World Vision announced recently that the Christian relief organization plans to airlift emergency supplies directly into war-ravaged Darfur, where about one million people are estimated to be displaced after a militia terror campaign razed villages, poisoned water sources and left thousands dead or starving. The announcement came after the Sudanese government pledged to ease access for humanitarian agencies.
According to World Vision, more than 4 million people were displaced from their homes by the past Sudanese civil war; a million more are being displaced by the new conflict in the western region of Darfur that rages on despite the recently-signed peace accord.
Following visits by the US Secretary of State Colin Powell and UN Secretary-General Kofi Annan, Sudan said it would streamline the issuing of visas for all aid workers and suspend restrictions on the importation of humanitarian supplies, including vehicles, aircraft, and communication equipment.
"We are now in a position to mount an airlift within a week or so, and quickly assemble ex-pat and local staff to implement our programs in Darfur," said World Vision Africa relief director Philippe Guiton who felt the move was a positive step.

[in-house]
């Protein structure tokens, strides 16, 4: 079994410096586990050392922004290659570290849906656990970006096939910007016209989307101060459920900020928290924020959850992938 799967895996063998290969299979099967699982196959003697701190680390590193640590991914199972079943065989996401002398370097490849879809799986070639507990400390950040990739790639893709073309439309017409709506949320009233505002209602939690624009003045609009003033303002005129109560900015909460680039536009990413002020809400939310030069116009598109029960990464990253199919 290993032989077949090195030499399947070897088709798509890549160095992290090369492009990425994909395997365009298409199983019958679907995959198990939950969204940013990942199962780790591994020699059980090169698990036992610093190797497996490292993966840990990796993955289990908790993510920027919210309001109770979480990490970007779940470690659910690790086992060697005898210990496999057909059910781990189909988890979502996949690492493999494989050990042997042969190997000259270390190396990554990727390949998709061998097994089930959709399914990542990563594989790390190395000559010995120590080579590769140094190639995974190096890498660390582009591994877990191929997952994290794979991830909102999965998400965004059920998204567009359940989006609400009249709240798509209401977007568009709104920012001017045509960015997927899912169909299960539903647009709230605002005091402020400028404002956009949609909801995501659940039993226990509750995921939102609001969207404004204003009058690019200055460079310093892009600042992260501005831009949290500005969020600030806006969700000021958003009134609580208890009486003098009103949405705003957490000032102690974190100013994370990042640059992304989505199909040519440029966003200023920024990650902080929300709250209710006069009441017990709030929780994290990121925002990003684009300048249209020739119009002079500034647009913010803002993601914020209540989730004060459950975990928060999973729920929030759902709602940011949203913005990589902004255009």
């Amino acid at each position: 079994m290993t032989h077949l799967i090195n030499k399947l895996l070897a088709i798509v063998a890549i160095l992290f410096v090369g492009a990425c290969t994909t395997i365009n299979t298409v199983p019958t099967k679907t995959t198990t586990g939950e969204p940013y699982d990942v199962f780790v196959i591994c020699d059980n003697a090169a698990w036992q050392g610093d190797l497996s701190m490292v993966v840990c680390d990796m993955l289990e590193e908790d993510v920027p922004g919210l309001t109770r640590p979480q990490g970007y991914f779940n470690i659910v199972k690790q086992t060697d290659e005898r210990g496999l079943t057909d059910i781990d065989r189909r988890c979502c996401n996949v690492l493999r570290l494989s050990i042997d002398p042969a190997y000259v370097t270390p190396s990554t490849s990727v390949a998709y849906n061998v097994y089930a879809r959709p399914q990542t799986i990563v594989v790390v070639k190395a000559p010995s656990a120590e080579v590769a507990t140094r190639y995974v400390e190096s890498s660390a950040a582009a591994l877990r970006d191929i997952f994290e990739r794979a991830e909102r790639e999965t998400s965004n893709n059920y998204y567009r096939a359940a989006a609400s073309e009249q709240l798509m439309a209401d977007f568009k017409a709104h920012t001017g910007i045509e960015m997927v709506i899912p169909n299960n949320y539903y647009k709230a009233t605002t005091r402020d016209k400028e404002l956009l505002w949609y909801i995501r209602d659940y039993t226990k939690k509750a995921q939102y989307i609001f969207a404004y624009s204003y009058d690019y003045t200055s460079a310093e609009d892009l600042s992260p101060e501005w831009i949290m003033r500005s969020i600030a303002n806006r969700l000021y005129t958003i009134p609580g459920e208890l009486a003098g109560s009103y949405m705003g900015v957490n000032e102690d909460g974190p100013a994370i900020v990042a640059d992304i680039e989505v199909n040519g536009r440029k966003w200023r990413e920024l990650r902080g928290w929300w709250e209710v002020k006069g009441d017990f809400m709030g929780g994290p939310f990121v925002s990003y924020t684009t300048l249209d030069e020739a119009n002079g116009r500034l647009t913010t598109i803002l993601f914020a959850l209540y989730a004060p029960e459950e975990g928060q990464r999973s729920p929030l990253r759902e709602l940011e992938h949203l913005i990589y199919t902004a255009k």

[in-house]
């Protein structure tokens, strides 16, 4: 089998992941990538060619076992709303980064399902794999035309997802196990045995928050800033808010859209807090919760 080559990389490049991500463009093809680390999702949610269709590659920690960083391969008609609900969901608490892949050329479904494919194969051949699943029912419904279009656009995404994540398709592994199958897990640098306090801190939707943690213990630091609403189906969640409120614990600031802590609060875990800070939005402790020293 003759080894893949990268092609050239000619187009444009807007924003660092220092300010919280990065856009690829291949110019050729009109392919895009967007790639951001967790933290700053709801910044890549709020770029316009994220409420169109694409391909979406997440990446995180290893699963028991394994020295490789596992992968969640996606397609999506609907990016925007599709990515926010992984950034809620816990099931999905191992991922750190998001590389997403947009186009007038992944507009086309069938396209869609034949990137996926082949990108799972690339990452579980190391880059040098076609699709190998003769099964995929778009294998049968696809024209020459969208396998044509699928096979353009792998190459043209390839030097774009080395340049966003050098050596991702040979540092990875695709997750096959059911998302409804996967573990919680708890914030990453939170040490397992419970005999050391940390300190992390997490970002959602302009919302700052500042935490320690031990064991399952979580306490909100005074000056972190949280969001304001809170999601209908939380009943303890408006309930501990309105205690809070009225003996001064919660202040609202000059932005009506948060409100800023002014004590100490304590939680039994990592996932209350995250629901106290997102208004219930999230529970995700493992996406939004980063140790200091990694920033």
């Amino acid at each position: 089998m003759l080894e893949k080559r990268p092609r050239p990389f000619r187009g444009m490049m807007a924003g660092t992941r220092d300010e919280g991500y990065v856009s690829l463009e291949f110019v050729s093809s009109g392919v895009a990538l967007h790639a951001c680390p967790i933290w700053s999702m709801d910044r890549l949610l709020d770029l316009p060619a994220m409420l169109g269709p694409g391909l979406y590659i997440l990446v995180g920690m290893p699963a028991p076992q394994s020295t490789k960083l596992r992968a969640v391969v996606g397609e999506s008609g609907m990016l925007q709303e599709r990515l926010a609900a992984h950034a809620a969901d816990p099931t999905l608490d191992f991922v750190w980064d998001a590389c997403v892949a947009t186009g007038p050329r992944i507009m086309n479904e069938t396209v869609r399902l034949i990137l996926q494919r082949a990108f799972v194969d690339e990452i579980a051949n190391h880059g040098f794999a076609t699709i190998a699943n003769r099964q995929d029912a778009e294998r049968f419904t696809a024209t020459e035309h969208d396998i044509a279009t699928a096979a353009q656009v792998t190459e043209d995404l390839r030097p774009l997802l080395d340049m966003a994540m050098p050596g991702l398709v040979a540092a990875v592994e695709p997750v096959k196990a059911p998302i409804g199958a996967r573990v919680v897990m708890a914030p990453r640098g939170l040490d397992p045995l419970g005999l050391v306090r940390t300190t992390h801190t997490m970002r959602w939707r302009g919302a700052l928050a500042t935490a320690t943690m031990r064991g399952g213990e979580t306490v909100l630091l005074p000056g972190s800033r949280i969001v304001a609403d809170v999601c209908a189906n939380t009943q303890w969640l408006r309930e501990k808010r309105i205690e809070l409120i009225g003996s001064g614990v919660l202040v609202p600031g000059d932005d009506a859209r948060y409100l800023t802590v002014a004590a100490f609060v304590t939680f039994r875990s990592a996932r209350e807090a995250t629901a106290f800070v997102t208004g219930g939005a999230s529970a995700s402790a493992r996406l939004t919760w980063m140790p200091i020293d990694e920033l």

Last month, World Vision received permission from the Sudanese government to significantly expand its operations there following the signing of the peace accord. Though World Vision began working in Sudan more than 30 years ago, the 21-year-long civil war has interrupted the organization's efforts throughout the years. Guiton expressed hope that World Vision would now be able to meet the enormous needs of the Sudanese people.
World Vision is currently preparing teams to deliver food, medical aid, shelter, and other essential supplies to these displaced people. In addition, the organization will provide counseling and protection for traumatized children.
World Vision also plans to institute a major relief operation for Sudanese refugees in eastern Chad, who fled across the border during the past 18 months to escape the conflict in Darfur. According to the United Nations High Commissioner for Refugees (UNHCR), nearly 200,000 Sudanese, mostly women and children, have sought refuge in Chad where they face extreme heat and shortages of water, food, shelter, and other necessities.
Talks are underway with the UNHCR to establish a jointly operated refugee camp in Chad and to provide food, water, and health care for refugees in a number of the other camps. Emergency relief supplies, flown into Chad on June 13, were delivered to the camps.